Gullotta begins by outlining his project and situating SLON’s literary output in the broader context of Gulag literature. He proceeds to a description of the history of SLON and a discussion of the problems of sourcing documents related to the camp. He then describes the cultural history of the camp in detail, and follows this with an extensive analysis of the literature itself, weaving together close readings of certain texts with the biographies of their prisoner-authors into a compelling argument for the development of a unique literary community at Solovki. Until 1925, the literary output of SLON was “by no means different from ‘typical Soviet labour camp literature.’” Gullotta credits three poets — Nikolai Litvin, Boris Glubokovskii, and Boris Shiriaev — with transforming the camp’s journal (until 1925 also called SLON) into one with unprecedented “intellectual autonomy.” Indeed, not only were these intellectual inmates in tune with major trends in contemporary Russian literature, but they also managed to develop them in interesting, unexpected ways:

Isolated on a faraway archipelago, unable to leave the islands during the winter months, the Solovki authorities did not pay enough attention to the need to re-educate the inmates who offered them stunning theatre performances, an extremely interesting press, and other “cultural services”. Taking advantage of the necessity of showing to the outside world the freedom of the inmates of the SLON, they allowed the intelligentsiia to run their “intelligentnyi gorod” [intellectual town]. The final result of this dynamic was more than surprising. The SLON writers often enjoyed more creative freedom than their colleagues in Moscow or in Leningrad.

In my own scholarship on this same group of texts, I have frequently confronted the task of convincing an interlocutor that these Gulag publications have scholarly value. The benefit of Gullotta’s book to researchers like me is that we can now, for the first time, point to an ideal primer on our subject, which makes the case for camp literature’s intrinsic value. This book also comes at a time when access to the materials it analyzes is being limited by the Russian government. In his introduction, Gullotta describes how much more difficult it is to access Gulag publications today than it was 10 years ago. The importance of preserving these accounts of the Gulag becomes even clearer when Gullotta mentions his personal connection to the embattled Gulag scholar Yury Dmitriev, who was recently acquitted of trumped-up child pornography charges that were seen as a governmental crackdown on Gulag scholarship and any attempts to preserve the memory of Soviet repression.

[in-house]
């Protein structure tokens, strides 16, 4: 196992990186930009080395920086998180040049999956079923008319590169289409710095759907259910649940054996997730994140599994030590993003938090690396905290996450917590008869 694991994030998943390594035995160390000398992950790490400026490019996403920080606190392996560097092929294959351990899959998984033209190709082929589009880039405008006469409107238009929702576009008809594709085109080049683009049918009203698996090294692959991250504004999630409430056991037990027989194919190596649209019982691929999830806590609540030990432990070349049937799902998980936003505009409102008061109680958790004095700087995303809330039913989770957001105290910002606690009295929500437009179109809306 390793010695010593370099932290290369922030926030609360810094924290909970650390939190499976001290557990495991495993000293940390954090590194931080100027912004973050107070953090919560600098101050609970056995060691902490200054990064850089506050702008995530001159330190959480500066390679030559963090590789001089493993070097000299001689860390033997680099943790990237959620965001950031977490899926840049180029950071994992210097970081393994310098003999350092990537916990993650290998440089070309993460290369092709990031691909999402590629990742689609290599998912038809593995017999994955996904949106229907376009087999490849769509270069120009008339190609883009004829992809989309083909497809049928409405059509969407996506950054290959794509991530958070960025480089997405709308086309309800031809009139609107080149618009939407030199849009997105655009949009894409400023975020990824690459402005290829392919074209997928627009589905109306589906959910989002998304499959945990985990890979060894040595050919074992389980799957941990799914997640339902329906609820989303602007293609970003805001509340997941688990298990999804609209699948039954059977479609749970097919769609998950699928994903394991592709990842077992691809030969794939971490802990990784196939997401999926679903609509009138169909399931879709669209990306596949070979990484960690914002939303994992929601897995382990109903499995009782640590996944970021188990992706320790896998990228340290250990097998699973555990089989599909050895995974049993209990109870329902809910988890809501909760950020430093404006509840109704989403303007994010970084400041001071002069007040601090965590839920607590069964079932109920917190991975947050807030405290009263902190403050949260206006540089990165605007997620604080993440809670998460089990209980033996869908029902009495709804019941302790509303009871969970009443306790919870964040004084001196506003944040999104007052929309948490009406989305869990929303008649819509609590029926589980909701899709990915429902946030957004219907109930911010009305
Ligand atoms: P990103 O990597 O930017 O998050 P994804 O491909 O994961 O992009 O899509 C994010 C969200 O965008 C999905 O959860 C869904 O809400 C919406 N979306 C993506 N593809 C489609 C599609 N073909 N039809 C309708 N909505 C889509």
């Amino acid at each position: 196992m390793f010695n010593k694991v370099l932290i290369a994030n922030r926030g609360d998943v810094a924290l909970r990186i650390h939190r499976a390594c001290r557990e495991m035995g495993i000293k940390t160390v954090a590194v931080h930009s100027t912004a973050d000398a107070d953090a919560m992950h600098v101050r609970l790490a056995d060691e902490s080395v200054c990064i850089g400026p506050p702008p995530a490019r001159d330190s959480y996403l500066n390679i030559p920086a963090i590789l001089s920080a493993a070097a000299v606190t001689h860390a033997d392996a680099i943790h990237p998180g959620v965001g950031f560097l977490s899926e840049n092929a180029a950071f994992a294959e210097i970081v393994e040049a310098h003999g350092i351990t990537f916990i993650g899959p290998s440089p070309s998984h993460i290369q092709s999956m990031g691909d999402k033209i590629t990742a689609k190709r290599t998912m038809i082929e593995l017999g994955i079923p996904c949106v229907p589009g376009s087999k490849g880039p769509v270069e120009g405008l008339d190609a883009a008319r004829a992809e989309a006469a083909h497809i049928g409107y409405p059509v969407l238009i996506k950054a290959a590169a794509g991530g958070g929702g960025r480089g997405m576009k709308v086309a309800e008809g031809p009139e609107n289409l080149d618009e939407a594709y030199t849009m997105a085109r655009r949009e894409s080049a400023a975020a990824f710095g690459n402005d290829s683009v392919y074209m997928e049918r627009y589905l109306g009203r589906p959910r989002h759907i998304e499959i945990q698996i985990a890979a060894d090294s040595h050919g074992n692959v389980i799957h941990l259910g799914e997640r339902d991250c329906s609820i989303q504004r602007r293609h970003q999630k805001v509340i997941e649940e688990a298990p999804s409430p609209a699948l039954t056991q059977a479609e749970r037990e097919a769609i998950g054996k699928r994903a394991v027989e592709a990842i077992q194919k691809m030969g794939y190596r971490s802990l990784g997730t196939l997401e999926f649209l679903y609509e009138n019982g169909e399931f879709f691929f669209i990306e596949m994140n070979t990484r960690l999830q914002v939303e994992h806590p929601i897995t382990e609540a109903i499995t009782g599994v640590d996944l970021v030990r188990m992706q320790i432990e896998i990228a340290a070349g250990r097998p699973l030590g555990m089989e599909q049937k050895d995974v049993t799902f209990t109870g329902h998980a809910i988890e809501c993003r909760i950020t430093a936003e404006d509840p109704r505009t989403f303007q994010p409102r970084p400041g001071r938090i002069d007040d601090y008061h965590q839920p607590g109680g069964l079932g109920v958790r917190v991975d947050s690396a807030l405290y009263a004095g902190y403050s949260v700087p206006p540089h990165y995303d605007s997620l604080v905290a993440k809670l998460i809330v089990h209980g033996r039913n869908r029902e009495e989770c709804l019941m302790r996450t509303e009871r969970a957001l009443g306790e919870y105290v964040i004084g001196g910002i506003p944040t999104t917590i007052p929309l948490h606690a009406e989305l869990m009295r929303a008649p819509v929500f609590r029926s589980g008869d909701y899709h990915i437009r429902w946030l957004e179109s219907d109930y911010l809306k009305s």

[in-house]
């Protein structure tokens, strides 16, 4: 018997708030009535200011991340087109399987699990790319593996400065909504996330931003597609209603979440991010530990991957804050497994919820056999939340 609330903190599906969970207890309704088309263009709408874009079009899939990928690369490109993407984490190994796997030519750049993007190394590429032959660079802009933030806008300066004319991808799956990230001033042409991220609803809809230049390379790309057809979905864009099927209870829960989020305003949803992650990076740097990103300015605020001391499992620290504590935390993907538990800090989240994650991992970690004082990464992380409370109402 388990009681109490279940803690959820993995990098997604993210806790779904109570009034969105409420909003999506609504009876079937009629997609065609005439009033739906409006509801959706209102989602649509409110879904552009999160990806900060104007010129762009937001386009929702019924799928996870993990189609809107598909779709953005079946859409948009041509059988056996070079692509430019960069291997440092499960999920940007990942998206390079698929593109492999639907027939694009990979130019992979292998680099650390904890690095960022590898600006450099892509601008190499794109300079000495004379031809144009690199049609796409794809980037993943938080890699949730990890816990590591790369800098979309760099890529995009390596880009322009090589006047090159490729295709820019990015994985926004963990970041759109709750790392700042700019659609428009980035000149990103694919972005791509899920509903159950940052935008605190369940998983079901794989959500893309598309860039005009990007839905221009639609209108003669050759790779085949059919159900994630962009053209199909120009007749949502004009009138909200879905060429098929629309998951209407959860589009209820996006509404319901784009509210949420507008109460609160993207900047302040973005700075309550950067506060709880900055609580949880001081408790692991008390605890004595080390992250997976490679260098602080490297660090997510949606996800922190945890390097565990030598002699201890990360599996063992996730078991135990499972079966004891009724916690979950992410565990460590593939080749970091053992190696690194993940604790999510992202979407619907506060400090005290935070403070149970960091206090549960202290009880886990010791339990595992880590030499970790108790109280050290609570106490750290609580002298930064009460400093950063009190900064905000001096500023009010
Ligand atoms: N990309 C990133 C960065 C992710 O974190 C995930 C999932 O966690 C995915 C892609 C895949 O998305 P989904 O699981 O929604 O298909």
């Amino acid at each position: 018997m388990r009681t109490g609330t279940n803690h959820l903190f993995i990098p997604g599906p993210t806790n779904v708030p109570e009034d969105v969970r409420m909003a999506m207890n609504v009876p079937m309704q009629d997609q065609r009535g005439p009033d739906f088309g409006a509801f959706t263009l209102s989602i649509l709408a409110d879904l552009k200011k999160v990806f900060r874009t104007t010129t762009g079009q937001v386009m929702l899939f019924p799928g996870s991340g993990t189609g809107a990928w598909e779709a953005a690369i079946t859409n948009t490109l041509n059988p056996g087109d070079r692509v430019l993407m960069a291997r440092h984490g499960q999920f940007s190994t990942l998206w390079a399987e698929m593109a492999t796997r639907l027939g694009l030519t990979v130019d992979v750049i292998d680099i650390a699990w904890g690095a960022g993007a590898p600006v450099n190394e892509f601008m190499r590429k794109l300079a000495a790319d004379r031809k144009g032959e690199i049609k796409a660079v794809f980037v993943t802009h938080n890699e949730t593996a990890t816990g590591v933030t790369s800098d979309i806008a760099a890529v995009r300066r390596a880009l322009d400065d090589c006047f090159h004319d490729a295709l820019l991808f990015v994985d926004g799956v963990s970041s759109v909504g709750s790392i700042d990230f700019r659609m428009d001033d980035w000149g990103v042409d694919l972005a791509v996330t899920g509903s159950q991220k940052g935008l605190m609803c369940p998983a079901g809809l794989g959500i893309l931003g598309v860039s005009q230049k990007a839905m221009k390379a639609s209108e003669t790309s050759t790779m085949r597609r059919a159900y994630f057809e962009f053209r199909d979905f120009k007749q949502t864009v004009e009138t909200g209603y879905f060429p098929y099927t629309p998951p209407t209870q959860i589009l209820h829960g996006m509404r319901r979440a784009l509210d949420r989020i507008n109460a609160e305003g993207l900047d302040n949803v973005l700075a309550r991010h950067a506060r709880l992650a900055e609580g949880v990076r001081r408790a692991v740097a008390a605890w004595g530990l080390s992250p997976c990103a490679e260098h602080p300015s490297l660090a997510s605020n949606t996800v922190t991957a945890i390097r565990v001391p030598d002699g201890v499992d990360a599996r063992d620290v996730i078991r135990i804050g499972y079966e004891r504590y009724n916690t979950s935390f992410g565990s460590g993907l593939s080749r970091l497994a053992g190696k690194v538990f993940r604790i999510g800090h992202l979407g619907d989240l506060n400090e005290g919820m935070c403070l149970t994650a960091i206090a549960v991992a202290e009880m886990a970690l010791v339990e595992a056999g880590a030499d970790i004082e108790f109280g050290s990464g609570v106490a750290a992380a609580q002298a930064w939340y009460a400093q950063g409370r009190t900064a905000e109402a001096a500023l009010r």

Above all, however, Intellectual Life and Literature at Solovki is a powerful validation of a group of exceptional texts, and a beautiful evocation of the experiences that inspired them. Gullotta makes an important point about the closed circle of SLON authors and readers: “the ‘immediate public’ of the SLON authors was comprised of their fellow prisoners,” who were, in this particular camp at this particular time, “extremely cultured.”

Shiriaev in particular is a poet whose literary output at SLON reflects the ambiguity of the imprisoned writer’s position; Gullotta writes that Shiriaev’s poetry is “torn between his deepest lyrical instincts and the need to win the chekists’ [secret police who served as camp administrators’] esteem.” Shiriaev’s talent meant that even his servile poetry stood out for its quality, while his non-ideological poems are truly stunning. In “Monk’s Minuet,” published in The Solovetsky Islands in 1925, Shiriaev captures the deadening silence of the abandoned monastery that has become a place of confinement:

Swept over by snowdrifts,
The snow, the trail.
Margined with yellow,
The light fails.
Vespers have halted,
The Skete sleeps.
In the frost-covered door,
The creak’s ceased.
Like an icon’s design,
A foot’s print.
The silenced cathedral
Has made it so. 
The warmth of the lamp,
Christ’s face. Aglow.
In gilded vestments,
Silent, He sleeps.
Swept over by snowdrifts,
The snow, the trail.
Margined with yellow,
The light fails.

Instead of focusing only on the official canon of great Russian poetry, teachers might use a work like this as the basis for discussing how cultured Russians living though the catastrophic 20th century appealed to their poetic tradition — which has, in any case, long been marked by repression — in order to make sense, and imaginative art, out of their nearly unimaginable reality. All students of Russian literature and of the human condition owe a debt to Andrea Gullotta, who has tread on virgin snow, following in no one’s footsteps.


Lydia Roberts is a PhD candidate in the Department of Slavic, East European, and Eurasian Languages and Cultures at UCLA.

LARB Contributor

Lydia Roberts is a PhD candidate in the Department of Slavic, East European, and Eurasian Languages and Cultures at UCLA. She writes about and translates Soviet prison poetry, and tweets about Russian literature at @lydiahr.